There are a lot of compelling storylines in the Orioles’ bullpen this season.
There’s the Mychal Givens question, and whether or not he’ll return to the borderline All-Star form he was at in previous seasons. There’s the Miguel Castro question, and whether or not he’ll be the shutdown pitcher someone with 98 mile-per-hour heat and a wicked breaking ball should be. And there’s Hunter Harvey, who could be an All-Star fireman or out for the season in May and no one would be surprised.
Overlooked, arguably, in all of this is Tanner Scott. Which is interesting, because there are few relievers who could better help the Orioles with a breakout season than the hard-throwing Ohioan.
This isn’t a new subject. Scott has been on the radar since he was drafted in 2014 and first began throwing smoke in spring training, but it’s been slow going since then. It took him until 2017 to crack the big leagues and 2018 to find a regular home there, and so far, the results have been lukewarm: 115 strikeouts in 81.1 innings, but a 5.31 ERA over those appearances and a 1.648 WHIP.
Should he find a stride at age 25, however, it’d be a big plus for his team. Harvey has the highest ceiling of anybody in the Orioles’ bullpen, but Scott is up there as well.
Should Scott find consistent success, he’d give the Orioles a power lefty arm they haven’t had since Zack Britton was traded. He’d be a good complement for the hard-throwing righties at the end of the bullpen, he’d add to what could be a strength for the team with Givens, Harvey and Castro, and he’d fill a hole in manager Brandon Hyde’s arsenal.
Hyde has situational lefties with Paul Fry and Richard Bleier, he has long relief, he has prospective closers and set-up men, but he doesn’t have a go-to left-hander to come in, face a left-handed hitter in a jam, and strike him out.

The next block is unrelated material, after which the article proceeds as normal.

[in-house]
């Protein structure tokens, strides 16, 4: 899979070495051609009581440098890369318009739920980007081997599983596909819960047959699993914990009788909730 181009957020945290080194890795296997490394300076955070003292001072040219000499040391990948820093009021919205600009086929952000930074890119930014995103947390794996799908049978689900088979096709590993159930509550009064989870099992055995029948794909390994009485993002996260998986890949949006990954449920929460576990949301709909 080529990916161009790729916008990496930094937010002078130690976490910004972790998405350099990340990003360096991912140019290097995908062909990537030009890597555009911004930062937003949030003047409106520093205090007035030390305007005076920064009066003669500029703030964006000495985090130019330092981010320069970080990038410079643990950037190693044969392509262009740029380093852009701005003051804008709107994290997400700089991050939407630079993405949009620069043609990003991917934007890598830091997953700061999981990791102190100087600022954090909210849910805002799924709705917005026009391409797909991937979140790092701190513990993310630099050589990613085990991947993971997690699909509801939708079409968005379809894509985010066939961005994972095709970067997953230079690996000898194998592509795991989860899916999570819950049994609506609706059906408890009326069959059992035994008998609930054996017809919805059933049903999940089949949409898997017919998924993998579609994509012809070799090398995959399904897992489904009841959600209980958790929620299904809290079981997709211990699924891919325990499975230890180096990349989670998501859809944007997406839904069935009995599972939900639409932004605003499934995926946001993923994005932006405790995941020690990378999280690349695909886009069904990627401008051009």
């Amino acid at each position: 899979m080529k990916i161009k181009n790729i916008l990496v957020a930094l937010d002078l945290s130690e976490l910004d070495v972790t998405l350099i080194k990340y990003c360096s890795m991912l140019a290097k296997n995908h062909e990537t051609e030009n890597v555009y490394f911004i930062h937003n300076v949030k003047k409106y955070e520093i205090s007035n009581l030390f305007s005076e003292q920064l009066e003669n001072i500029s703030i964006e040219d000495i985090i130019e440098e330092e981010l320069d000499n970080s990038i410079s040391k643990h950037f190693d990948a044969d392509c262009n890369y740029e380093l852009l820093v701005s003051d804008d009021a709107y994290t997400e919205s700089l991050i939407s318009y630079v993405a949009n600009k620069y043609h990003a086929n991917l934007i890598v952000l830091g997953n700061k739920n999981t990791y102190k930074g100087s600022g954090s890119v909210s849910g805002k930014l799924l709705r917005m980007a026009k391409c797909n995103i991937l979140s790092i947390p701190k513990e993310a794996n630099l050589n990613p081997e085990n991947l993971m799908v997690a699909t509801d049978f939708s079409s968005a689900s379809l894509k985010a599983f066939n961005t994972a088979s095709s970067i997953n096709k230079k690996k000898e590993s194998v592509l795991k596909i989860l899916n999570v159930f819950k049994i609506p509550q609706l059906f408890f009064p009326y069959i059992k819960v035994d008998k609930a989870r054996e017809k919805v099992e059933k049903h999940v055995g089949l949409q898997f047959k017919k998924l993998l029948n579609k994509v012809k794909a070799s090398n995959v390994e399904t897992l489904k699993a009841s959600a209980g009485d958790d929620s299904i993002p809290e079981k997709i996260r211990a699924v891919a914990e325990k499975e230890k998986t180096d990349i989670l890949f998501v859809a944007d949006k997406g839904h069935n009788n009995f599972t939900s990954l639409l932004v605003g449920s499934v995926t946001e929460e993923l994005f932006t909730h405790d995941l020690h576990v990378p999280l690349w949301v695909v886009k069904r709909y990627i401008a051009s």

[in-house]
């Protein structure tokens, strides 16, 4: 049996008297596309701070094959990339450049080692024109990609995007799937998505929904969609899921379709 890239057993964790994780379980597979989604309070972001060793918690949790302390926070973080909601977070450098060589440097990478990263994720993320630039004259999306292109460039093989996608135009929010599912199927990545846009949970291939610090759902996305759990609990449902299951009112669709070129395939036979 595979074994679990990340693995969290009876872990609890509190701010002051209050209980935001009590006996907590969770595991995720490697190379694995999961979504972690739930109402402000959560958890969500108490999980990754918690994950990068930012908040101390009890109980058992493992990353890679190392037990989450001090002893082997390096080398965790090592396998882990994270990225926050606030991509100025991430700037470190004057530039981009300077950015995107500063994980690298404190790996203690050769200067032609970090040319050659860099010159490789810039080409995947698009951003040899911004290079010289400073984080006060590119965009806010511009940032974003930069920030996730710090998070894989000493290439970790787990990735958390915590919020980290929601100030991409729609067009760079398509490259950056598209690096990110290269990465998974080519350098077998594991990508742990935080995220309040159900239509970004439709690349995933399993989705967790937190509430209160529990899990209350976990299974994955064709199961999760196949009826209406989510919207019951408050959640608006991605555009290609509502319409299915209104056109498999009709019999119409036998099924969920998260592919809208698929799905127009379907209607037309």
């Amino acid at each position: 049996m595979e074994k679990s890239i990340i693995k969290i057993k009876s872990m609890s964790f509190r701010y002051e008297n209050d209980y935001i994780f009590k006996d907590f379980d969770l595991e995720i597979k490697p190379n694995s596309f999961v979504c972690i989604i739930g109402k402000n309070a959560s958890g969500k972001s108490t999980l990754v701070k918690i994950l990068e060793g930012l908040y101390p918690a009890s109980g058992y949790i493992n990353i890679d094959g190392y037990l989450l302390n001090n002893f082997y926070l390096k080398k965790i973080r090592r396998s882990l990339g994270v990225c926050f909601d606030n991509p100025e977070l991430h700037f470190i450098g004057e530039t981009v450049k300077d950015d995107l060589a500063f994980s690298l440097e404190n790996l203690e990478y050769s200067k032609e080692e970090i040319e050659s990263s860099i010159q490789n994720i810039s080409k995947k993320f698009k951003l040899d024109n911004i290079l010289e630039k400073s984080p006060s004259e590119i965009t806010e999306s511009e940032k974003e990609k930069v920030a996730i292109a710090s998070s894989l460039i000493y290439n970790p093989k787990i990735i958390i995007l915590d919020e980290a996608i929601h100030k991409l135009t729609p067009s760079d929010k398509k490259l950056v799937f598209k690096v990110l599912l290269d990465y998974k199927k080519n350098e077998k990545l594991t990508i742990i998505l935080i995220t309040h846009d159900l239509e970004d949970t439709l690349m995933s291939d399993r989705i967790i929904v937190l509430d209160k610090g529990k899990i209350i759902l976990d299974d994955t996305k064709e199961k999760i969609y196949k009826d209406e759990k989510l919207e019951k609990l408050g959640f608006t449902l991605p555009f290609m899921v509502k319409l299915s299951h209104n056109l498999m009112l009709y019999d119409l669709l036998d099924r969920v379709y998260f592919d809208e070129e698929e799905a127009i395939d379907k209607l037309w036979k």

Scott could be that pitcher, or a closer, or a set-up man. He could be a building piece for the future, or someone to sweeten trade offers...a lot of options are on the table if he finds his stride this season.
The next question is whether or not he can.
Scott’s experience in the major leagues provides reason for both hope and discouragement. On the plus side, he’s as good as he’s ever been at striking men out (12.6 per nine last year, and 12.8 the year before) and his ERA fell from 5.40 in 2018 to 4.78 last year. He also improved from the first half to the second, going from a 5.56 ERA before the break to a 4.20 mark after.
He also proved hard for left-handers to hit, which is to be expected of lefty pitchers but not always a certainty. Left-handed batters hit only .188 against Scott last season, with a .682 OPS. This was an improvement from his mark of .218 the year before.
For comparison’s sake, Fry and Bleier have never allowed an average below .200 as Orioles. And Bleier had two seasons with sub-2.00 ERAs.
On the down side, Scott didn’t necessarily pitch better overall. His WHIP went up from 1.556 to 1.785, and his control suffered as he went from 4.7 walks per nine innings to 6.5. His batting average against went from .263 two seasons ago to .277 last year.
Looking forward, there’s some reason to believe Scott is working his way towards becoming a dependable reliever. While he appeared uncomfortable in some of the spots in which he was placed last year — the 16-inning win over the Angels, during which he blew a three-run lead in the bottom of the 15th, comes to mind — the numbers reveal a knack for handling his tougher assignments.
In late and close situations (as deemed by Baseball-Reference), he allowed a .214 average (though a .976 OPS). When pitching with the Orioles ahead or trailing by one or two runs, he allowed a .225 average (though, again, a less encouraging .850 OPS).
It’s still a small sample size with Scott, who has yet to play a full season in the majors without a stint in the minors, but it hopefully shows that he is growing into a comfort level with higher leverage and more pressure-packed spots.
Clearly, the control is the first and foremost thing Scott needs to work on. When you’re striking batters out left and right and allowing few hits, but still allowing runs and baserunners at a dangerous rate, there are very few culprits left.
But he’s a worthy project for the Orioles, because at 25, he still has room to grow and time to make that jump. Making that improvement this year would help the Birds considerably. Few commodities in baseball are more valuable than hard-throwing, overpowering lefties, and the Orioles could be on the brink of finding one on their roster.